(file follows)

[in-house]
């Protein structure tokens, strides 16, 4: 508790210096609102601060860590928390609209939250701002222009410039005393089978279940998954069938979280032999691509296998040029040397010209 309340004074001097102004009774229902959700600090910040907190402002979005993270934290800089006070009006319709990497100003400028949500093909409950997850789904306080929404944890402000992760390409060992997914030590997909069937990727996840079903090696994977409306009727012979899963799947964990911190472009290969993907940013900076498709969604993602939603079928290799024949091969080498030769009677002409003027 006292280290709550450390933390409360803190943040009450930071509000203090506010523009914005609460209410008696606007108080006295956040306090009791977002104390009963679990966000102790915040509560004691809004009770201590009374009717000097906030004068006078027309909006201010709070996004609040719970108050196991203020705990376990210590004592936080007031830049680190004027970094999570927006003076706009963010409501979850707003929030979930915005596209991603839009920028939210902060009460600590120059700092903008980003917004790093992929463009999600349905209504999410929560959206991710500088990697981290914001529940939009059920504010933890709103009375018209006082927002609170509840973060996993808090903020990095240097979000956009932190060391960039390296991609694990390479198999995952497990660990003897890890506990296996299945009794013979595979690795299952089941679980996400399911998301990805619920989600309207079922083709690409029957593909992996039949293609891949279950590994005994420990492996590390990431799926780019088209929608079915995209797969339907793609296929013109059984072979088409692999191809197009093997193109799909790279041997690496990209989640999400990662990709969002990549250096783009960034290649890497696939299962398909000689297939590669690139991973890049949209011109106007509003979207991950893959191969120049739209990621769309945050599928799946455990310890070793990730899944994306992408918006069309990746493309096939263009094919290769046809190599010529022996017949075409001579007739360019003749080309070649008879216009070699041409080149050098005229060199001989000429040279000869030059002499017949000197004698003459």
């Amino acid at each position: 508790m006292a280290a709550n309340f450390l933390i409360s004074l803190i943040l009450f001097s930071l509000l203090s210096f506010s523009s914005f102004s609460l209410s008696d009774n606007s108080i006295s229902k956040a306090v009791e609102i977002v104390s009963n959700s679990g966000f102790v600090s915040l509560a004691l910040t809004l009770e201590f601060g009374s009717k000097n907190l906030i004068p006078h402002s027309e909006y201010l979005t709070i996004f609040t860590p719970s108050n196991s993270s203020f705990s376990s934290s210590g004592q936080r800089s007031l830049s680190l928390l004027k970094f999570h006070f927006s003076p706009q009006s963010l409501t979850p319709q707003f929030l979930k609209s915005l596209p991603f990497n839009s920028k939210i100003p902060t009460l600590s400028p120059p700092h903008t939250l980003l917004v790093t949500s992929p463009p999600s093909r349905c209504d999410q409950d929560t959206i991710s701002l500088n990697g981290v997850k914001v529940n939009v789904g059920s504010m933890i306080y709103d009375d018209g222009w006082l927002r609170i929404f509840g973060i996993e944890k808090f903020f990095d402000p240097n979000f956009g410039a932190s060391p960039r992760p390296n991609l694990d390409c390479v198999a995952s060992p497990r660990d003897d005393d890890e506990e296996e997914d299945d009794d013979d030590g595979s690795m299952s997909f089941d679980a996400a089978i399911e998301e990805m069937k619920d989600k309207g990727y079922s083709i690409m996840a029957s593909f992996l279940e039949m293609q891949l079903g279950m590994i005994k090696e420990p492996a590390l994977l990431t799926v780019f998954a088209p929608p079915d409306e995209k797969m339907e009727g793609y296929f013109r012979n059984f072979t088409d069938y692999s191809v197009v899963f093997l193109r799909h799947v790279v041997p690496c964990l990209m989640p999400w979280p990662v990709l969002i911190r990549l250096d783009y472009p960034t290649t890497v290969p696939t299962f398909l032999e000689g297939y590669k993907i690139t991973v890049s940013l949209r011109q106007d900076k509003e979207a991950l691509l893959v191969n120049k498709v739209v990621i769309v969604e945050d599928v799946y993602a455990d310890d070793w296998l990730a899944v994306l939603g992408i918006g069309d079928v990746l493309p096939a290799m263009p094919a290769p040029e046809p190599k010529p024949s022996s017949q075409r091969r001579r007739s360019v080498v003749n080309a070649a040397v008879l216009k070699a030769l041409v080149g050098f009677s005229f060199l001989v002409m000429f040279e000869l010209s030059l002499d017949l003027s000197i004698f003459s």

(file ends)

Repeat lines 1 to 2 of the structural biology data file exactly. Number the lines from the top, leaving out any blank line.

[in-house]
């Protein structure tokens, strides 16, 4: 508790210096609102601060860590928390609209939250701002222009410039005393089978279940998954069938979280032999691509296998040029040397010209 309340004074001097102004009774229902959700600090910040907190402002979005993270934290800089006070009006319709990497100003400028949500093909409950997850789904306080929404944890402000992760390409060992997914030590997909069937990727996840079903090696994977409306009727012979899963799947964990911190472009290969993907940013900076498709969604993602939603079928290799024949091969080498030769009677002409003027 006292280290709550450390933390409360803190943040009450930071509000203090506010523009914005609460209410008696606007108080006295956040306090009791977002104390009963679990966000102790915040509560004691809004009770201590009374009717000097906030004068006078027309909006201010709070996004609040719970108050196991203020705990376990210590004592936080007031830049680190004027970094999570927006003076706009963010409501979850707003929030979930915005596209991603839009920028939210902060009460600590120059700092903008980003917004790093992929463009999600349905209504999410929560959206991710500088990697981290914001529940939009059920504010933890709103009375018209006082927002609170509840973060996993808090903020990095240097979000956009932190060391960039390296991609694990390479198999995952497990660990003897890890506990296996299945009794013979595979690795299952089941679980996400399911998301990805619920989600309207079922083709690409029957593909992996039949293609891949279950590994005994420990492996590390990431799926780019088209929608079915995209797969339907793609296929013109059984072979088409692999191809197009093997193109799909790279041997690496990209989640999400990662990709969002990549250096783009960034290649890497696939299962398909000689297939590669690139991973890049949209011109106007509003979207991950893959191969120049739209990621769309945050599928799946455990310890070793990730899944994306992408918006069309990746493309096939263009094919290769046809190599010529022996017949075409001579007739360019003749080309070649008879216009070699041409080149050098005229060199001989000429040279000869030059002499017949000197004698003459």